Trump is further than any of the other candidates from being comfortable with full legalization. At first, he openly opposed recreational legalization of any kind. However, his views seem to be steadily evolving. When asked to comment on the matter during a political debate last October, he confirmed his belief that the legalization of recreational marijuana should be a state issue, but that the widespread legalization of medical marijuana is probably okay. “In terms of marijuana and legalization, I think that should be a state issue, state-by-state. Marijuana is such a big thing. I think medical should. And then I really believe we should leave it up to the states.” However, his views on legalization have changed – in 1990, he openly suggested that the only way to win the ‘war on drugs’ was to make substances such as marijuana completely legal, taking power and profit away from “these crazy drug czars”.
To sum it up: While Trump stated that he supported the widespread legalization of all drugs in 1990, he currently stands by state-by-state regulation of medical marijuana, and often openly opposes the legalization of marijuana for adult use. However, his views are slowly shifting, as he is becoming open to the idea of complete legalization on a state-by-state basis.
2016 – A Year of Change
Interestingly enough, this election will likely have major consequences on the national marijuana industry regardless of which candidate does get elected. A dozen states can potentially change their marijuana-related laws in 2016. Ohio and Pennsylvania recently enacted laws pertaining to the distribution of medical marijuana, while California, Massachusetts, Maine, and Arizona are working on legalizing recreational use. This is all fine and well, but the real predicted pot stirring will come with potential law changes in Nevada. Nevada? Why Nevada? In the most recent projections, Nevada was estimated to have about 40 million tourists grace its presence annually – and this number is projected to further grow to 45 million over the course of the next several years. Las Vegas, home to a wide array of insidious human vices, would likely become the first place party-hungry international 20-somethings and despondent balding bachelors travelled for a taste of legal, weed-induced fun. With such a heavy marketing emphasis on the consumer experience, one can only imagine what Vegas would do with recreational legalization. In any case, the lovely state of Nevada essentially has far more potential sway in the national issue than any of the political candidates.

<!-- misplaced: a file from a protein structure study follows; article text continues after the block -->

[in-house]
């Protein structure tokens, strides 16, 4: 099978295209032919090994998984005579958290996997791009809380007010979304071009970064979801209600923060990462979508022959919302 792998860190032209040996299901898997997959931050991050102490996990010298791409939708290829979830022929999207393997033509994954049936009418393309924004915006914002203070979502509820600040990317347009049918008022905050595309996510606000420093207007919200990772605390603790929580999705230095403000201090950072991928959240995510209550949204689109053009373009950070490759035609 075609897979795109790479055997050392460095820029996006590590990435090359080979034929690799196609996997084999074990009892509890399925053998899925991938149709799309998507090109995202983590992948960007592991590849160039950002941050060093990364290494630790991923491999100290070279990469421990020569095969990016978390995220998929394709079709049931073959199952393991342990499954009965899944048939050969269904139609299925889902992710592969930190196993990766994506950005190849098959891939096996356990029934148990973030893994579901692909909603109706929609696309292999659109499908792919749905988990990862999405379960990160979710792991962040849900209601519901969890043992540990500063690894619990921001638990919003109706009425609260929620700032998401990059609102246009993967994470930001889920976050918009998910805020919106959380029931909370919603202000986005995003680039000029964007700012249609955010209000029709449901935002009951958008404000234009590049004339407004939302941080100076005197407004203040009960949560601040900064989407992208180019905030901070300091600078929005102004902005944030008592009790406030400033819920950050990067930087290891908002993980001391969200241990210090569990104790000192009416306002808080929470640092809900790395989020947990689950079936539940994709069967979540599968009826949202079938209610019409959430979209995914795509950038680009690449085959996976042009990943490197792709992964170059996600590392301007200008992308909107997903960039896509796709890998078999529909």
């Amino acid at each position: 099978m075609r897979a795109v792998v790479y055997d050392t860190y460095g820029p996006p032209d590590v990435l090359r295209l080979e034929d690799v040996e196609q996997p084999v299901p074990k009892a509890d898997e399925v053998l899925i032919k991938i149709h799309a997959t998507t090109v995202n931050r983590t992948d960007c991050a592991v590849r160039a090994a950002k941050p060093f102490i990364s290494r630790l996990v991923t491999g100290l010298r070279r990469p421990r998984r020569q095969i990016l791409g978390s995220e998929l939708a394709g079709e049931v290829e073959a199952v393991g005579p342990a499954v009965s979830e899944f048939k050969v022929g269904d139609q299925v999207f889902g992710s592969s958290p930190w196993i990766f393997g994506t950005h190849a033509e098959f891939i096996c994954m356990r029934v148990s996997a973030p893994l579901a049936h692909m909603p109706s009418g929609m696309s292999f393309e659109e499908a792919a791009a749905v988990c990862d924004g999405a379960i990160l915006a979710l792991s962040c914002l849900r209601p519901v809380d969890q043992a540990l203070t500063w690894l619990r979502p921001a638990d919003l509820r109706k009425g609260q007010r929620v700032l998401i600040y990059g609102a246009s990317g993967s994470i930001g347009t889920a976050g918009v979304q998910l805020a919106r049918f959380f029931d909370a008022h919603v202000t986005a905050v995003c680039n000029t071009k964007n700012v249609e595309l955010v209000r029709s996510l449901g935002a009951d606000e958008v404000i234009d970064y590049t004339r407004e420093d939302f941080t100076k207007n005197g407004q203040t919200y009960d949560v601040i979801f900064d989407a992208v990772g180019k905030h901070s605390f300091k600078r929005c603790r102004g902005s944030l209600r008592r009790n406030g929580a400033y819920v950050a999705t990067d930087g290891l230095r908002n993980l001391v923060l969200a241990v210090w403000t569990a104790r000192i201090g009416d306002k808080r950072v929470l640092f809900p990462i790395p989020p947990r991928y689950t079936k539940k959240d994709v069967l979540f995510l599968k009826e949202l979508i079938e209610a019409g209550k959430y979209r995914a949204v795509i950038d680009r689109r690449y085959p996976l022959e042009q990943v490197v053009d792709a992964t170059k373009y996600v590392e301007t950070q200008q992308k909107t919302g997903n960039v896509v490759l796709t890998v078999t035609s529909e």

Legalization and Addiction Recovery